[Tutor] Question about why a list variable is apparently global.

Steven D'Aprano steve at pearwood.info
Thu Nov 27 01:20:23 CET 2014

On Wed, Nov 26, 2014 at 05:23:40PM -0600, boB Stepp wrote:
> Python 2.4.4
> Solaris 10
> #!/usr/bin/env python
> from Tkinter import *
> def printLabel():
>     print "Button number ", var.get(), " was pressed."
>     print "You selected this option:", l[var.get() - 1][0]
> root = Tk()
> root.title("ROI List Creator")
> root.geometry(newGeometry='225x230+900+300')
> root.tk_setPalette(background='gray')
> buttonNumber = []
> l = [("Brain_Partial", 1), ("Brain_Whole", 2),
>                         ("Head & Neck", 3), ("Chest", 4), ("Breast_Whole", 5),
>                         ("Breast_Partial", 6), ("Abdomen", 7), ("Pelvis", 8),
>                         ("Prostate", 9)]
> var = IntVar()
> for text, value in l:
>     buttonNumber.append(Radiobutton(root, text = text, value = value,
>                     command=printLabel, variable = var).pack(anchor=W))
> var.set(5)
> print "The button's value is: ", var.get()
> root.update()
> print "The geometry info is: ", root.winfo_geometry()
> print "The screen width is: ", root.winfo_screenwidth()
> print "The screen height is: ", root.winfo_screenheight()
> root.mainloop()
> First, I continue to "Easter Egg Hunt" in the sweet land of Python,
> and now Tkinter. So what I actually know is quite a hodgepodge at this
> time.
> The function above, printLabel(), will eventually read a file of names
> anatomical structures based upon the user's radiobutton selection and
> populate those names into a ROI List in our planning software. But for
> now I am mostly focused on designing the small radiobutton window and
> getting it to do what I expect. I am totally new to Tkinter, but it
> seems much more manageable than what our planning software provides
> for scripting GUIs.
> First question: How can the printLabel() function see the list
> variable, l, defined outside of this function? I thought that
> functions only had access to variables local to the function and
> whatever else is passed to it during the function call.

No, they also have access to globals and built-ins. You define the list 
l at the top level of your module. That makes it a global, so the 
printLavel() function can see it.

Note that this principle is critical to Python, otherwise functions 
couldn't call each other, or even built-ins! If you have two functions:

def f(): return g()

def g(): return "Hello!"

"g" is a global "variable" and f() can see it, otherwise it couldn't 
call it. 

I put variable in scare-quotes because it's actually more of a 
pseudo-constant, a constant by convention, since it is very unusual to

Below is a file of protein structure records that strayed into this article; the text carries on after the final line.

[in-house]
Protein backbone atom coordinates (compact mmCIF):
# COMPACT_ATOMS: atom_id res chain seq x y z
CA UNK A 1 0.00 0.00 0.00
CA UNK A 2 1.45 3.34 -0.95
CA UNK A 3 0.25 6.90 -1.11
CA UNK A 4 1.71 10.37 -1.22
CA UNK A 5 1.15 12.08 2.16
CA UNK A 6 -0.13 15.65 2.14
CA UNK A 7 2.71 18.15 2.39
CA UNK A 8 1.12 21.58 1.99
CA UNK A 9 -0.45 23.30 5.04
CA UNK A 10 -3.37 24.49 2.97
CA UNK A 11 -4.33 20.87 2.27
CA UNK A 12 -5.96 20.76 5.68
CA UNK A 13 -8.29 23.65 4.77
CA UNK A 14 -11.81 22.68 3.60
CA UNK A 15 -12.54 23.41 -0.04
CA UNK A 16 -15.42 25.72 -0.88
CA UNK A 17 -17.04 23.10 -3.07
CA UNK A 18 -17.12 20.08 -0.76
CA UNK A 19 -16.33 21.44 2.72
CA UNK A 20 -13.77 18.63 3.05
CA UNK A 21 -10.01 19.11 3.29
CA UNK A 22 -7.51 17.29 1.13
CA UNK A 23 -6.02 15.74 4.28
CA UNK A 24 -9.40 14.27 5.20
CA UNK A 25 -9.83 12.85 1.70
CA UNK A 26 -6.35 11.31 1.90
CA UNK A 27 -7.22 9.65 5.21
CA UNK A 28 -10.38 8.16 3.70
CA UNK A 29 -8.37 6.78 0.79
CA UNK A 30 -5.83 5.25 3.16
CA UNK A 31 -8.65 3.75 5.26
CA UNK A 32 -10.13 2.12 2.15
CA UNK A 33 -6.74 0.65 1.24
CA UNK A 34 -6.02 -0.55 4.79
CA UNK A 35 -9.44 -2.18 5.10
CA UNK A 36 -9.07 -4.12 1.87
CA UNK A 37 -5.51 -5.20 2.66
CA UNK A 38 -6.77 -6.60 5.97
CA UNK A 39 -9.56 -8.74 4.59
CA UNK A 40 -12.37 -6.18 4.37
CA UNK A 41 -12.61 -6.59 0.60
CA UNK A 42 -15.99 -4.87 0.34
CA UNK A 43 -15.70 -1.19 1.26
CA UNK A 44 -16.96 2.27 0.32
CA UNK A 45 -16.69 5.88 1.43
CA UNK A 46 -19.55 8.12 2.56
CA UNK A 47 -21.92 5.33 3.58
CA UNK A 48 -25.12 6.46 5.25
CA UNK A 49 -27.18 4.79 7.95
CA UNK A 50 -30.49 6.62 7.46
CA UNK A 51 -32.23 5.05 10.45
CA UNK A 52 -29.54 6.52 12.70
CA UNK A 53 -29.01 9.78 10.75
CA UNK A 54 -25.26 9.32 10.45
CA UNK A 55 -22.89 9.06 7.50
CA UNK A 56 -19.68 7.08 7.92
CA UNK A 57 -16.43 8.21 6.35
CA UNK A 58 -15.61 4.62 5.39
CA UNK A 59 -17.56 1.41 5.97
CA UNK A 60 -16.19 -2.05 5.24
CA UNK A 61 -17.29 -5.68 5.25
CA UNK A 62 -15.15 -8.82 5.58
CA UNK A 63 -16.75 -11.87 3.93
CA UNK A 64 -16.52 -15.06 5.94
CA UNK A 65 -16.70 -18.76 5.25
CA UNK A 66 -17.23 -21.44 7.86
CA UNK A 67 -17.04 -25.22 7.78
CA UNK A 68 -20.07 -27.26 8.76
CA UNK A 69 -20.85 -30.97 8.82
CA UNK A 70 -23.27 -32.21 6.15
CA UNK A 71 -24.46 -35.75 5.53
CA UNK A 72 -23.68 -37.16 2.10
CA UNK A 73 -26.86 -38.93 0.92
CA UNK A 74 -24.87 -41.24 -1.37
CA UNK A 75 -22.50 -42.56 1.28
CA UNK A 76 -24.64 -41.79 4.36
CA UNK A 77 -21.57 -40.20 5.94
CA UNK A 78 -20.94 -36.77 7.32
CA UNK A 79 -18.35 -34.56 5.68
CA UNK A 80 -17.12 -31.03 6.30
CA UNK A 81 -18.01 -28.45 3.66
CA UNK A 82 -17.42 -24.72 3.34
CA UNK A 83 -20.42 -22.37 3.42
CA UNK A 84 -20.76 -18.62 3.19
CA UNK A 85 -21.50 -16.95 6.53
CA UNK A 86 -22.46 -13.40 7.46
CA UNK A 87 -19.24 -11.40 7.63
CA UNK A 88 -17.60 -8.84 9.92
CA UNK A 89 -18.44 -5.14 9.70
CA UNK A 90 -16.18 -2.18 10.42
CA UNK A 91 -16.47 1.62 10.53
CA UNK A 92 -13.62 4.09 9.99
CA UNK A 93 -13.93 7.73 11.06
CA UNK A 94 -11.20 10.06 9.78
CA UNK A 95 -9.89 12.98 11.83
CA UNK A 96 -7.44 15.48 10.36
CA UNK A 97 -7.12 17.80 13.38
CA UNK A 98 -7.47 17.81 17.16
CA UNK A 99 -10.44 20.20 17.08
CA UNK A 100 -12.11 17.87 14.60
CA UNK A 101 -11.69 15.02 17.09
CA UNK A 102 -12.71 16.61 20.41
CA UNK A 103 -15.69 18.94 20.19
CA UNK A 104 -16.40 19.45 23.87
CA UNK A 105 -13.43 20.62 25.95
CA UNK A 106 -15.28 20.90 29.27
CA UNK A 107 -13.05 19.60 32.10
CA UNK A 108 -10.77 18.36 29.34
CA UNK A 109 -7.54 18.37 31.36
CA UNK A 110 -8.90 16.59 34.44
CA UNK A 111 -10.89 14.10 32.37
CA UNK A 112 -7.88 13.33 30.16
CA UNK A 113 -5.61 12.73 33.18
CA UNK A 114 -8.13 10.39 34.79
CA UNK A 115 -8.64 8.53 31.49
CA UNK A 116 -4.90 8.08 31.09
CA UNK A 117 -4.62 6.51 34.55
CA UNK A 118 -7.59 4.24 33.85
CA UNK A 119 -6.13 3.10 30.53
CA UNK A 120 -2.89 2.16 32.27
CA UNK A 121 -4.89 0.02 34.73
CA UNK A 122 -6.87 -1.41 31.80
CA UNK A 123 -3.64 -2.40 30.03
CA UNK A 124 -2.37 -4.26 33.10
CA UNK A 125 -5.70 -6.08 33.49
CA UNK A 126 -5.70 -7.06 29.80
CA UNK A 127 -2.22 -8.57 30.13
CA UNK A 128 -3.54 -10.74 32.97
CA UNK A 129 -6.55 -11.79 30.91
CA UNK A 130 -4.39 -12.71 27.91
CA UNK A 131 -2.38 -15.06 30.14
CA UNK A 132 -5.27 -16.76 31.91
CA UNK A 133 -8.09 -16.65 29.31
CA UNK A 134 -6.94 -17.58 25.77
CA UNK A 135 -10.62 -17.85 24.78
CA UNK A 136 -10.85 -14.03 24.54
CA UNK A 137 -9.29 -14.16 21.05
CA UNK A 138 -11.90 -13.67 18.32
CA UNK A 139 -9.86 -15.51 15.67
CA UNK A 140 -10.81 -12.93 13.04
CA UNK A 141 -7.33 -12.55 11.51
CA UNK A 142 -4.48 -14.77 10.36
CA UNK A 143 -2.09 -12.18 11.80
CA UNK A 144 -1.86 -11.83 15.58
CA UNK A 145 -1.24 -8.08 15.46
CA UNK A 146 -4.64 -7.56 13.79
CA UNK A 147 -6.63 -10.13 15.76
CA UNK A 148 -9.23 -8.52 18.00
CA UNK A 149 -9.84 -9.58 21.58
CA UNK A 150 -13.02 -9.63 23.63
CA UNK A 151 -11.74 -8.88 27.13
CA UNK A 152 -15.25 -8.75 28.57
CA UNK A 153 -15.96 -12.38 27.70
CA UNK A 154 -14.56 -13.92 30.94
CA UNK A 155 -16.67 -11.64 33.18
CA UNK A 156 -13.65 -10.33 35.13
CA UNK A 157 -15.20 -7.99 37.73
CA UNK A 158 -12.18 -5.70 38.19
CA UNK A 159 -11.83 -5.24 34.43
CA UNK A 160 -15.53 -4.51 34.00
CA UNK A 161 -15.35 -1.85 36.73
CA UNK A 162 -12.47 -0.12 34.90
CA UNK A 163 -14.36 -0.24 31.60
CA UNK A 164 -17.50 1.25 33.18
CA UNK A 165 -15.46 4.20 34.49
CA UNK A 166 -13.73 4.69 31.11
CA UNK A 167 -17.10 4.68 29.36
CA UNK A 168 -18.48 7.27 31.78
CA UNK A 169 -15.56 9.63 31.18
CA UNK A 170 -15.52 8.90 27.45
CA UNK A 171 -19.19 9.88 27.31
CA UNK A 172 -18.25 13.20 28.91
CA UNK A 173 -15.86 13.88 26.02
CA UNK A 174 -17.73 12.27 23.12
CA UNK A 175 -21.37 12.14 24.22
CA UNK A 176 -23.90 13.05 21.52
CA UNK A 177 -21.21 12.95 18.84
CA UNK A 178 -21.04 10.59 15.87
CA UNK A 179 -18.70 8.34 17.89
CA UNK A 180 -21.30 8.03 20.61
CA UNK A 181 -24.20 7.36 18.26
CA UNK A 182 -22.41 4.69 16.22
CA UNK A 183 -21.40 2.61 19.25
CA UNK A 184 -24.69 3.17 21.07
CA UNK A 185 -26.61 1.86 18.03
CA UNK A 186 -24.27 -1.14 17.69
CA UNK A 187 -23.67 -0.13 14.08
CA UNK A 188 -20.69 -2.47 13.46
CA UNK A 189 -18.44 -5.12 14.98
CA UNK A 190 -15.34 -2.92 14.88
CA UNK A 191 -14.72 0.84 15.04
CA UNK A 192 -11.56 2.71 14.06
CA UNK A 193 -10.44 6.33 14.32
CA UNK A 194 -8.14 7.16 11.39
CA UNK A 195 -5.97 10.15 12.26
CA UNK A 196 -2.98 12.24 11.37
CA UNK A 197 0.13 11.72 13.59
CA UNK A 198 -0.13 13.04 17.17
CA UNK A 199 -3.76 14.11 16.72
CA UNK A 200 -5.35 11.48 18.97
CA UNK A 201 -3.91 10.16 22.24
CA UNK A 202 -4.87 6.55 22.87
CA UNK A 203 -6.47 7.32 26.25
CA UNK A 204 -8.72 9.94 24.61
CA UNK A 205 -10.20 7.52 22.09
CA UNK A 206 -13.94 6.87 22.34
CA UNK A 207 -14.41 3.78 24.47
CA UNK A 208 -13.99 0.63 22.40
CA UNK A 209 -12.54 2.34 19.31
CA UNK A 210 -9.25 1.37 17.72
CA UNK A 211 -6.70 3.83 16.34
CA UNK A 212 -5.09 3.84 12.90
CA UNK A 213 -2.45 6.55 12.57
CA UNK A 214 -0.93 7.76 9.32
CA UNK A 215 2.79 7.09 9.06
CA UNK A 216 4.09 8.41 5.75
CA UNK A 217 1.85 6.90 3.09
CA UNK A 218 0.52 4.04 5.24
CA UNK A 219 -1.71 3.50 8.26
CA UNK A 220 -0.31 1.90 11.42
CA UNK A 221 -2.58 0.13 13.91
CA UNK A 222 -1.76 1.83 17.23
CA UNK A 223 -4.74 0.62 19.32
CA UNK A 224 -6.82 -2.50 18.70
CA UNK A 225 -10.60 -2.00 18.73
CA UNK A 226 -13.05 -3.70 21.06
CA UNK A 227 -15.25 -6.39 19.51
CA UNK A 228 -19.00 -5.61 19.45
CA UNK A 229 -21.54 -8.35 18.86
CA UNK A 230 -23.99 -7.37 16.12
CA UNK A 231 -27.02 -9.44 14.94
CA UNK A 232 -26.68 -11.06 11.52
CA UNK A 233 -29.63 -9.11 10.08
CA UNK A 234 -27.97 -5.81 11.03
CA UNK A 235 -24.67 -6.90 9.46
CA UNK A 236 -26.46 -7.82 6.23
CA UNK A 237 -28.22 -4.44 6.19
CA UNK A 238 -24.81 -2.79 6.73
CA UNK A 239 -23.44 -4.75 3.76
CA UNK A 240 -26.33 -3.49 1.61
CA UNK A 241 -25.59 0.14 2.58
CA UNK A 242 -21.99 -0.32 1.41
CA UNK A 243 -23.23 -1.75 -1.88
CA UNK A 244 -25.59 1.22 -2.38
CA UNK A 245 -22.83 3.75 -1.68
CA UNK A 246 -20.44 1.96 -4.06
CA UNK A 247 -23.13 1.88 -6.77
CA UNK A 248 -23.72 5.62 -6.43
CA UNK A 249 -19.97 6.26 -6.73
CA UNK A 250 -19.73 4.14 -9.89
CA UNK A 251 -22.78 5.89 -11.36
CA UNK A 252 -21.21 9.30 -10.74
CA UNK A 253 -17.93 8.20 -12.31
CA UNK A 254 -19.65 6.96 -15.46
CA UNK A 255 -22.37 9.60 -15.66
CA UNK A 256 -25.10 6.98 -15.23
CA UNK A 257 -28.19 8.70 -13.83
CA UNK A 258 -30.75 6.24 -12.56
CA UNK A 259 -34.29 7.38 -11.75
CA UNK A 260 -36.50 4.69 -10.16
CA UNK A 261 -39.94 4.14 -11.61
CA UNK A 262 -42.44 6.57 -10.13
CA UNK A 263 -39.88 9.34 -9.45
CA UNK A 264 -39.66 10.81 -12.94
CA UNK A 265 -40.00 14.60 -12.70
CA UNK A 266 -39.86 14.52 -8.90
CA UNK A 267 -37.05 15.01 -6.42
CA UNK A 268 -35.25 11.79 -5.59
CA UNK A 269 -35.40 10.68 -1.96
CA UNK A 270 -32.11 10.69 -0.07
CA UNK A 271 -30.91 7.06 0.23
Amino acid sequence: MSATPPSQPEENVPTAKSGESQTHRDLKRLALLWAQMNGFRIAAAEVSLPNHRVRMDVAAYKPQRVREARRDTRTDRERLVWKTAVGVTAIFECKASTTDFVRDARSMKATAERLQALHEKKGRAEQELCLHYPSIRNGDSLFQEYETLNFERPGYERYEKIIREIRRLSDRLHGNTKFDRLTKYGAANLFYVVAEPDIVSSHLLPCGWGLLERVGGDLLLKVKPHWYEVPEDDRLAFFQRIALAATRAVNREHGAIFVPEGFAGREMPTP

change things you define as a function. To be more precise, the *name* 
"g" which refers to the function exists in the module's global scope. As 
a short-cut, we call such names "global variables", even if they never 

You only need to declare a global variable inside a function if you are 
re-assigning a value to it. Hence:

a = 1
b = 2
def test():
    global b
    b = b + a

Since you are only fetching the value of global name "a", not assigning 
to it, you don't need to declare it as global.

> Second: Will the statements near the end that return the display
> screen's width and height be a reliable way of determining the user's
> actual monitor settings? 

That's really an issue for tk/tcl, not Python. I would expect they are 
reliable, but tk/tcl have been around for a very, very long time so it 
would be surprising if there were bugs in something as common as getting 
the screen dimensions.

> Third: I am always open to stylistic comments and how to be more pythonic!

Fix your variable names!

You have a variable called "buttonNumber" which holds a LIST, not a 
number. Confusing!

You have another variable called "1", or is that "I", no sorry it's "l". 
Notice that depending on the font you use, 1 I and l can look almost 
exactly the same. That's a bad thing. Also, the name "l" doesn't mean 
anything, it doesn't tell you the purpose of the variable.

Then there is another variable called "var". That's nice, we already 
know it's a variable, but what role does it play in your program? Try to 
find a more descriptive name. 

> Fourth: And perhaps this should go into a new thread, I am not sure I
> understand the full intent and use of Tkinter's Variable class. Any
> clarification on this would be welcome as well.

Sorry, no clue.


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